Eight out of 10 adults feel they are taking more personal responsibility for their health now compared to 10 years ago. Of those, two-thirds agree one reason they are taking more responsibility is so they can be in their best mental health; Boomers (71 percent) and matures (73 percent) are only slightly more likely to agree than their younger counterparts.

Millennials and Gen X think proactively regardless of whether they act on their beliefs. Forty-one percent of millennials and Gen X are significantly more likely than other generations to strongly agree they desire a nutritional supplement or ingredient to keep memory and brain function healthy. Given that those under 40 are looking for solutions, this makes them a receptive target market for cognitive supplements or fortified food and beverage products. This compares to one-third of Boomers, suggesting either their lack of belief in supplement efficacy for cognitive health, or concern that it may be “too late” to effect a meaningful change.

Nearly three-fourths (74 percent) of U.S. adults feel mental/brain health is important. Compared to satisfaction levels, a wide gap is clear. On average, only one-third (32 percent) of adult consumers are very satisfied, creating unmet need states and respective opportunities across the supply chain.

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Lack of satisfaction compared to perceived importance is consistent across all age groups. Millennials (43 percent difference), Gen X (42 percent), Boomers (43 percent) and matures (39 percent) all show large gaps between importance of and satisfaction with cognitive health. Based on these gaps, consumers may benefit from products and services geared toward mental performance at all stages of their adult lives. With the addition of their proactive beliefs, consumers under 40 are prime targets for many companies to provide new products and ways for consumers to maintain cognitive health and fight mental deterioration.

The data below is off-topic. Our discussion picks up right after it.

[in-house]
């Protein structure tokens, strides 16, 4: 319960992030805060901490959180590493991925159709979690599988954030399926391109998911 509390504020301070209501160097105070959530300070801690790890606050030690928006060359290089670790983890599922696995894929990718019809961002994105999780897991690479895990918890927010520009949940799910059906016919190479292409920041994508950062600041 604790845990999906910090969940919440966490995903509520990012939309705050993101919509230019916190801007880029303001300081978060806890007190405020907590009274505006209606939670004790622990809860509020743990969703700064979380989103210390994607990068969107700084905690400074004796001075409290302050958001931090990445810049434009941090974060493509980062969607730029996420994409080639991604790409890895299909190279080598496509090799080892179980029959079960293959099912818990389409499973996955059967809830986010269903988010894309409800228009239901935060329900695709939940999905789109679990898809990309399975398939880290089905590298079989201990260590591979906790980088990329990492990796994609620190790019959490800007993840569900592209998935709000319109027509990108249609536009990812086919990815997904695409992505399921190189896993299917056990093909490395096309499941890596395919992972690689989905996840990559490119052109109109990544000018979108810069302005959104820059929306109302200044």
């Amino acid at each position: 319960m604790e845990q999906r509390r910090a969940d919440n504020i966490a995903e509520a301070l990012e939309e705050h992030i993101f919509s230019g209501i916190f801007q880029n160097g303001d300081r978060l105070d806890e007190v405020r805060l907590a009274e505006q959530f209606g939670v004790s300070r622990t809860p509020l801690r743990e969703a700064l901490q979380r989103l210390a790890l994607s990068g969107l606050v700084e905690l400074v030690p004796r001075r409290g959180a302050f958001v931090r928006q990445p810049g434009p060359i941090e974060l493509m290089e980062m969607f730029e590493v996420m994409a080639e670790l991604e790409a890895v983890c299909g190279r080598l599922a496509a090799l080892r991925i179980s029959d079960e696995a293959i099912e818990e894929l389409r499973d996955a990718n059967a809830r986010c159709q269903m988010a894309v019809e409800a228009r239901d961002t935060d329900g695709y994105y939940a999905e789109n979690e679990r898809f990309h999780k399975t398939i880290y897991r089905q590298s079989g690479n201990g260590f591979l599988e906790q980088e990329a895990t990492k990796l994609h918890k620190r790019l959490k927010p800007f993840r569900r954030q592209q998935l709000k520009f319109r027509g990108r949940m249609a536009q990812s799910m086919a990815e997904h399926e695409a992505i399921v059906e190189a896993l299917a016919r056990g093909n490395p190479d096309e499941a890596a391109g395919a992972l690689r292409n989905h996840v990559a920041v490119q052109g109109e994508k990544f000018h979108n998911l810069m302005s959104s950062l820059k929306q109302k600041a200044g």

Cognition is clearly a lifelong challenge, which in turn creates opportunities for a health benefit platform with innovative solutions for all.

Steve French (steve.french@nmisolutions.com) is a managing partner at the Natural Marketing Institute (NMI). NMI is a strategic consulting, market research and business development firm specializing in the health, wellness and sustainability marketplace.

You Can’t Judge a Food by Its Color – or Can You?

cheese puffs

This color should raise a red flag, or at least an orange one.

I remember the first time I heard about artificial food coloring. I was about 8 years old, and my friends and I had been told that Bubble Yum bubble gum (only THE best bubble gum on the planet) was going to be pulled from the shelves because it contained Red Dye No. 2, a suspected carcinogen. It was a chance we were willing to take, especially since we really didn’t understand the chance we were taking. We just wanted to blow bubbles the size of our heads. The FDA banned Red Dye No 2. in 1976 but, thankfully, Bubble Yum lived on.

So what is artificial color? According to the FDA, artificial colors, or color additives, are synthetically produced (or human made) and used widely because they impart an intense, uniform color, are less expensive, and blend more easily to create a variety of hues. Well, if you put it that way, I’m just fine with food manufacturers using artificial, petroleum-based (yum) colors instead of natural colors like paprika, beets, carmel or blueberries <insert sarcasm here>.

There are currently 9 synthetic dyes that the FDA has approved for use in food. The list includes: Blue 1, Blue 2, Citrus Red 2, Green 3, Orange B, Red 3, Red 40, Yellow 5 and Yellow 6. There have been several other dyes that were once on the approved list, but with additional testing, they were delisted as they were found to be hazardous in some way. For example, at one time specific red and orange dyes were used to make oranges more orange. But these specific artificial colors were taken off the market.